NEWS26 March 2010

Wapor raises alarm over changes to Peru polling laws

Government Latin America

US— Polling advocacy group Wapor is warning of a threat to the freedom to conduct election surveys in Peru, where a proposed law would give politicians and their aides the right to observe interviewers in action.

Wapor – the World Association for Public Opinion Research – objects to the ‘derecho de veeduría’ (right of observation) contained in a bill of proposed changes to election polling regulations currently before the Peruvian Congress.

In a statement the association cautions that “the right to directly observe an interview by third parties conflicts with the principle of anonymity that generally characterises survey research”.

“Wapor’s executive council believes that the proposed derecho de veeduría undermines the profession’s best practices and obstructs researcher–sponsor relations, potentially restricting the freedom and practice of conducting and publishing public opinion polls,” the association says.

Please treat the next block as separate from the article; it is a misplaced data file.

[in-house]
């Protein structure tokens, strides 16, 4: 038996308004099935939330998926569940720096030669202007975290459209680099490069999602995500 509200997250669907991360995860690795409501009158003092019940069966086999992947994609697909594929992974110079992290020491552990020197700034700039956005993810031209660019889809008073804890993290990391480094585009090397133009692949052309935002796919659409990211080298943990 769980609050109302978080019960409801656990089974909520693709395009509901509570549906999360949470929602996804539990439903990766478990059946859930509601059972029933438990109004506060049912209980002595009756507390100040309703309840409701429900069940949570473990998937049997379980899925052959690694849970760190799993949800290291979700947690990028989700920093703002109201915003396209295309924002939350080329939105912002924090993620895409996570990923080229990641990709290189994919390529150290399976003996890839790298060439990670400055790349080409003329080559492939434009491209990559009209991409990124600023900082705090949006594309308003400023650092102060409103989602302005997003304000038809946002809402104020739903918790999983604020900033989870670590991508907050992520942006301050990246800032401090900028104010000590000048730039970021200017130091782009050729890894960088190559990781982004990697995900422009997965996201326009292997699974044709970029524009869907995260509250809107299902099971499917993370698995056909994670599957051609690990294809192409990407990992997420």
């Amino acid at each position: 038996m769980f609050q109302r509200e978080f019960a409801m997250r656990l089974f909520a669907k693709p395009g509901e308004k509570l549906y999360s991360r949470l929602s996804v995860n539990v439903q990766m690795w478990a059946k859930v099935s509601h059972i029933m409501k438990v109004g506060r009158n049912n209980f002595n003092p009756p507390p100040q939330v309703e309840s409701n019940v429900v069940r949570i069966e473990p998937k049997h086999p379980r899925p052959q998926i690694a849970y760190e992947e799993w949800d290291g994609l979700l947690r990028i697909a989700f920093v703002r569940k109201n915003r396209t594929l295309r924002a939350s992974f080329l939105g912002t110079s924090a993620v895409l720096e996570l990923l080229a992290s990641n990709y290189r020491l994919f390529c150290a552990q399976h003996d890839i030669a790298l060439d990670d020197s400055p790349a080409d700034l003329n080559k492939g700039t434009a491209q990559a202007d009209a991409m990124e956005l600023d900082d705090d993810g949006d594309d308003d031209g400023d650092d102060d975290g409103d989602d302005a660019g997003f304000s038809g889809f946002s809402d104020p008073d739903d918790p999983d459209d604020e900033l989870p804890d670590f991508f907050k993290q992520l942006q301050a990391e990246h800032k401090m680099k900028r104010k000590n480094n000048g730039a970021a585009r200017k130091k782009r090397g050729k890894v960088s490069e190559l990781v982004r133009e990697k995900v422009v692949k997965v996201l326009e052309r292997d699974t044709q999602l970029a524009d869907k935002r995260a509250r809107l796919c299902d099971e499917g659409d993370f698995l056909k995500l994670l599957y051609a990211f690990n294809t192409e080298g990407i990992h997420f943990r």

The bill also contains an expanded list of requirements for minimal disclosure, including the name of the survey sponsor and how much they paid for the study.

While Wapor does not object to identifying the survey sponsor – saying such disclosure requirements are “in full agreement” with its own principles – the association says information about the cost of the study may be considered confidential information as defined by the Wapor code of professional ethics and practices, which states that “all information and material supplied by the sponsor for the research must remain confidential unless otherwise agreed between them”.

The association says it is “concerned that approval of these changes would set a precedent in Latin America that ultimately will increase restrictions in election polling regulations”.